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Johnson's Escalation of Vietnam: A Timeline
Soldiers in Vietnam
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November 20, 2009

The origins of the Vietnam War lie in 1945, when the British ignored Ho Chi Minh's declaration of independence and restored French rule to the country.

After a protracted conflict with Ho Chi Minh's nationalist forces and a massive defeat at Dien Bien Phu, the French left Vietnam in 1954.

During the Cold War many foreign policy analysts subscribed to "The Domino Theory" — which contended that should one country come under communist rule, its neighbors were likely to follow suit. President Eisenhower, worried about the spread of communism, sent U.S. advisors to train forces in South Vietnam in 1956, and President Kennedy increased American forces significantly, with 12,000 U.S. military advisors stationed in Vietnam by 1962.

But it was under President Johnson that the U.S. escalated the conflict to a full scale war.

Explore the timeline of Johnson's decision-making below, and listen to audio of Johnson's phone conversations as he decides to escalate the war.

The conversations below are of varying quality and for some conversations, everything not related to Vietnam has been removed. But they leave in substantially more of the conversations than the broadcast, which is limited by the time requirements of TV.

Johnson Contemplates Escalation

February 3, 1964 President Johnson has been in office only three months, and is told the situation in Vietnam is deteriorating. Here, Johnson sounds out an old friend's opinion — newspaper publisher John Knight.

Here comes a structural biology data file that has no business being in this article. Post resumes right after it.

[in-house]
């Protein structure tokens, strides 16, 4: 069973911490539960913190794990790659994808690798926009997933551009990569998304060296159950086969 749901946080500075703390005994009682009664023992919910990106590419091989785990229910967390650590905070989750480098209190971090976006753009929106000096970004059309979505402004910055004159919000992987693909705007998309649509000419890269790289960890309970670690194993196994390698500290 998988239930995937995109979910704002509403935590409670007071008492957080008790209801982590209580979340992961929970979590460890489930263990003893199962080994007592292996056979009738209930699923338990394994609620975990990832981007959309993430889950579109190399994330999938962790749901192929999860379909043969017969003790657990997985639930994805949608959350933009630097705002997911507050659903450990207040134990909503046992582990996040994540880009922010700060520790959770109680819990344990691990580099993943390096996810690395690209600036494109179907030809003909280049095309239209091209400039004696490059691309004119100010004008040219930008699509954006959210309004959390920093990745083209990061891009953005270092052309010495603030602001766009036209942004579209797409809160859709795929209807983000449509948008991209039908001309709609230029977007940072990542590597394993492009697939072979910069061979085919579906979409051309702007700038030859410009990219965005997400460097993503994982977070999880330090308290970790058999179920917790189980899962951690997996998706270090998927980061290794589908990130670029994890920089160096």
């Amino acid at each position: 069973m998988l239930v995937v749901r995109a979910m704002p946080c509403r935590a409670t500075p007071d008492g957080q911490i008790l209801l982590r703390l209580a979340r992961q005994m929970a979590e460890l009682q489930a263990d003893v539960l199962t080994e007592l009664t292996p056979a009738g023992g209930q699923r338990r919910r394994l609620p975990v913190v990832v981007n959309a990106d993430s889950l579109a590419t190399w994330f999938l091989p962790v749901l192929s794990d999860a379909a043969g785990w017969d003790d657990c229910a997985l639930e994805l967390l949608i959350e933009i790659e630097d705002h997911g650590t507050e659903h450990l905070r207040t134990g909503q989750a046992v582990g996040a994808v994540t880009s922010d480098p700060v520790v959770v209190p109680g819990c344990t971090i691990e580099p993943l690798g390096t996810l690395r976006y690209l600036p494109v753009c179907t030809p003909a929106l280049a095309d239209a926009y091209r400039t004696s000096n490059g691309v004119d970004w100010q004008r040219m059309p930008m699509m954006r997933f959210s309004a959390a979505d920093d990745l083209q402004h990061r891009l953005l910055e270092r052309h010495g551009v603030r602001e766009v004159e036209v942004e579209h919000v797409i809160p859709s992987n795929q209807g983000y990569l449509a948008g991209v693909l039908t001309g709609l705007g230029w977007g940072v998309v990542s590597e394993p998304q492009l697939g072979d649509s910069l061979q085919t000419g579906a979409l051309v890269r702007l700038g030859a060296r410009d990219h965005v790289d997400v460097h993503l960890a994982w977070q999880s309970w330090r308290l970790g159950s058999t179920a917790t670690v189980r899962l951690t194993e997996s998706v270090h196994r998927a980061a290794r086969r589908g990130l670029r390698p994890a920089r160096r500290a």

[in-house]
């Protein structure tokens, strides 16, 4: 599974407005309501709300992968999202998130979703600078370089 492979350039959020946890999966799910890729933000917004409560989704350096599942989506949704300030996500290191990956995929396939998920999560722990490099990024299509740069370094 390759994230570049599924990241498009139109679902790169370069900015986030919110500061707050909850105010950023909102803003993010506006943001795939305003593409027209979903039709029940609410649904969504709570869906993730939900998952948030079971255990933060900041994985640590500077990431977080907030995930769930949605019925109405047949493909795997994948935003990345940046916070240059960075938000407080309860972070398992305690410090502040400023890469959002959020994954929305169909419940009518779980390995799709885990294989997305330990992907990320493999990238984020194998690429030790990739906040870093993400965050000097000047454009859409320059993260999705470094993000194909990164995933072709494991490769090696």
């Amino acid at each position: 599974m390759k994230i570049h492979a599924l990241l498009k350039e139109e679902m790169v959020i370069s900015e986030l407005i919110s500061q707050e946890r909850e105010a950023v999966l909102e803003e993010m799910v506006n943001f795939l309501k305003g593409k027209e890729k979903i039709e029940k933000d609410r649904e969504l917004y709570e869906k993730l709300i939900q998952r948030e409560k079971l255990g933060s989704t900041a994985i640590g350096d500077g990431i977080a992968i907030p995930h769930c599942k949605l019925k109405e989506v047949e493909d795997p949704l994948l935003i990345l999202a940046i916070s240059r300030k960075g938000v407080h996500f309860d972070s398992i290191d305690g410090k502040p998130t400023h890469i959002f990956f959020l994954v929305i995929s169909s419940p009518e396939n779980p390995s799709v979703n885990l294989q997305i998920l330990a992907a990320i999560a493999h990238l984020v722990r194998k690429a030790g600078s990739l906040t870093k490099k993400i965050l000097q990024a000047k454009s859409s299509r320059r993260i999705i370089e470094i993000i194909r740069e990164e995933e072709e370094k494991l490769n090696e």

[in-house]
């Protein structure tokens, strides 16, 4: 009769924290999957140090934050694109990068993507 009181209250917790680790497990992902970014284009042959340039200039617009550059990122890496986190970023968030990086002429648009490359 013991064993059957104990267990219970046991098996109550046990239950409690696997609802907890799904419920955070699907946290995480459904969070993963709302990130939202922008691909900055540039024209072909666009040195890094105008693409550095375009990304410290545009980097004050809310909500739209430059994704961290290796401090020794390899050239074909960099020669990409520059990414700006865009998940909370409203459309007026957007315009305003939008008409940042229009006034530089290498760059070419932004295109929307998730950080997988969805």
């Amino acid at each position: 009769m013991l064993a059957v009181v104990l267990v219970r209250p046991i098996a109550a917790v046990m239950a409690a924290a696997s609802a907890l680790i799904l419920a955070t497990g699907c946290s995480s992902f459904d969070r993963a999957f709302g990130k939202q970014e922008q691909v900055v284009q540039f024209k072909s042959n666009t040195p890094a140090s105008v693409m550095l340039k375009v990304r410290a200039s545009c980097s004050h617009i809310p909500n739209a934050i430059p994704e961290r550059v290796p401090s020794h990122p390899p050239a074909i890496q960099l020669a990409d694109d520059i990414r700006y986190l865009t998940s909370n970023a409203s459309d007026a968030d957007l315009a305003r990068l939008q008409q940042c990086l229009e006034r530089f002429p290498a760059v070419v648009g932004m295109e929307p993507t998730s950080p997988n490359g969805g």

President Johnson speaks with John Knight.

May 27, 1964 Beginning in 1959, the North Vietnamese Army moved supplies into South Vietnam using a route along the Cambodian border. In 1964, Johnson approved secret bombing of what was known as the Ho Chi Minh trail.

In Saigon, where there's been another military coup, Defense Secretary McNamara promises the new government that "We'll stay for as long as it takes. We shall provide whatever help is required to win the battle against the Communist insurgents." But he brings back news of an army nearing collapse, and tells the President he needs to increase military assistance quickly. With one eye on that deteriorating situation and another on the coming election, he turns for solace to his old friend and mentor in the Senate, Richard Russell of Georgia, chairman of the Armed Services Committee:

President Johnson speaks with Richard Russell.

May 27, 1964 After speaking with the Joint Chiefs of Staff, who inform the President that he has few good options in Vietnam. Johnson discusses the situation with McGeorge Bundy, his special assistant for national security:

President Johnson speaks with McGeorge Bundy

June 9, 1964 Congress and the public are increasingly restless about Vietnam. Negative press reports undermine all the positive statements issued by the administration. Below, Johnson and McNamara discuss the bad press and the further deterioration of the situation in Vietnam — Vietcong guerrillas have extended their control of the countryside and South Vietnamese soldiers quit the fight faster than Americans can train them. The president reads McNamara a memo he received from Senate Majority Leader Mike Mansfield.

President Johnson speaks with McNamara

June 11, 1964 The Vietcong continue to gain strength, and a corrupt and incompetent government in South Vietnam is tottering again. The U.S. ambassador to Saigon, Henry Cabot Lodge, a Republican, is resigning, and the president thinks he may be coming home to campaign against him in the fall. Johnson turns again to his trusted friend Senator Russell. He tells him of advice he received from a his neighbor, a Texas rancher, Judge A.W. Moursund: